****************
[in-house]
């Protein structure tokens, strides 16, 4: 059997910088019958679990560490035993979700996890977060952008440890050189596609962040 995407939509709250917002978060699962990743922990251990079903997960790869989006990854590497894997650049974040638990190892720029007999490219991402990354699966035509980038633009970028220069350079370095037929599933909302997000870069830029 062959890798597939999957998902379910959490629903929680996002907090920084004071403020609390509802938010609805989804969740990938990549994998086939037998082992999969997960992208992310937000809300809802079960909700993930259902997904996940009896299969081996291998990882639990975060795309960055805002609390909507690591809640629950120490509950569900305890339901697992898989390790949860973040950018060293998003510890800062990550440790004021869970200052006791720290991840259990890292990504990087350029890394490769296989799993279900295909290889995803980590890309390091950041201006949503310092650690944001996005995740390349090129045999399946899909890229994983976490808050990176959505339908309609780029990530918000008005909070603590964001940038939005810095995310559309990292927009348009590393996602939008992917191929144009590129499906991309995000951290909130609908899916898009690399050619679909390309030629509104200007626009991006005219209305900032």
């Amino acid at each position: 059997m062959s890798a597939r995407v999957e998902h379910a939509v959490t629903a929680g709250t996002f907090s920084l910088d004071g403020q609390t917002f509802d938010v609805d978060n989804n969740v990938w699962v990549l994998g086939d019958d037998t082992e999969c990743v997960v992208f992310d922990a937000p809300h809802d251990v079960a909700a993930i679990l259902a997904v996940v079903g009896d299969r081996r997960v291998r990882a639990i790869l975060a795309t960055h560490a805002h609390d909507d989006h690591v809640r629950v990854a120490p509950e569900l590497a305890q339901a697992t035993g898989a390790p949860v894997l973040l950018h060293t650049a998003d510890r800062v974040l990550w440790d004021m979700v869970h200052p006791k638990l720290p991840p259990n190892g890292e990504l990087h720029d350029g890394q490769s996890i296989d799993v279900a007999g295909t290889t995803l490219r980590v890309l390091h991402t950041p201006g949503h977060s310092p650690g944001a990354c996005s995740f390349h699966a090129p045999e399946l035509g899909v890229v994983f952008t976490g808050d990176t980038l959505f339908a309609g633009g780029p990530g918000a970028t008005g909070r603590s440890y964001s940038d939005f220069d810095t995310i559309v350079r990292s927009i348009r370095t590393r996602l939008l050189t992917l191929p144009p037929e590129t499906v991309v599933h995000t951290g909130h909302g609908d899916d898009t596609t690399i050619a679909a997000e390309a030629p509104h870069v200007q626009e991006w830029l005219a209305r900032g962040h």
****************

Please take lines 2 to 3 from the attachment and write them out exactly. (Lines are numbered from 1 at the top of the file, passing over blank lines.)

């Protein structure tokens, strides 16, 4: 059997910088019958679990560490035993979700996890977060952008440890050189596609962040 995407939509709250917002978060699962990743922990251990079903997960790869989006990854590497894997650049974040638990190892720029007999490219991402990354699966035509980038633009970028220069350079370095037929599933909302997000870069830029 062959890798597939999957998902379910959490629903929680996002907090920084004071403020609390509802938010609805989804969740990938990549994998086939037998082992999969997960992208992310937000809300809802079960909700993930259902997904996940009896299969081996291998990882639990975060795309960055805002609390909507690591809640629950120490509950569900305890339901697992898989390790949860973040950018060293998003510890800062990550440790004021869970200052006791720290991840259990890292990504990087350029890394490769296989799993279900295909290889995803980590890309390091950041201006949503310092650690944001996005995740390349090129045999399946899909890229994983976490808050990176959505339908309609780029990530918000008005909070603590964001940038939005810095995310559309990292927009348009590393996602939008992917191929144009590129499906991309995000951290909130609908899916898009690399050619679909390309030629509104200007626009991006005219209305900032």
């Amino acid at each position: 059997m062959s890798a597939r995407v999957e998902h379910a939509v959490t629903a929680g709250t996002f907090s920084l910088d004071g403020q609390t917002f509802d938010v609805d978060n989804n969740v990938w699962v990549l994998g086939d019958d037998t082992e999969c990743v997960v992208f992310d922990a937000p809300h809802d251990v079960a909700a993930i679990l259902a997904v996940v079903g009896d299969r081996r997960v291998r990882a639990i790869l975060a795309t960055h560490a805002h609390d909507d989006h690591v809640r629950v990854a120490p509950e569900l590497a305890q339901a697992t035993g898989a390790p949860v894997l973040l950018h060293t650049a998003d510890r800062v974040l990550w440790d004021m979700v869970h200052p006791k638990l720290p991840p259990n190892g890292e990504l990087h720029d350029g890394q490769s996890i296989d799993v279900a007999g295909t290889t995803l490219r980590v890309l390091h991402t950041p201006g949503h977060s310092p650690g944001a990354c996005s995740f390349h699966a090129p045999e399946l035509g899909v890229v994983f952008t976490g808050d990176t980038l959505f339908a309609g633009g780029p990530g918000a970028t008005g909070r603590s440890y964001s940038d939005f220069d810095t995310i559309v350079r990292s927009i348009r370095t590393r996602l939008l050189t992917l191929p144009p037929e590129t499906v991309v599933h995000t951290g909130h909302g609908d899916d898009t596609t690399i050619a679909a997000e390309a030629p509104h870069v200007q626009e991006w830029l005219a209305r900032g962040h």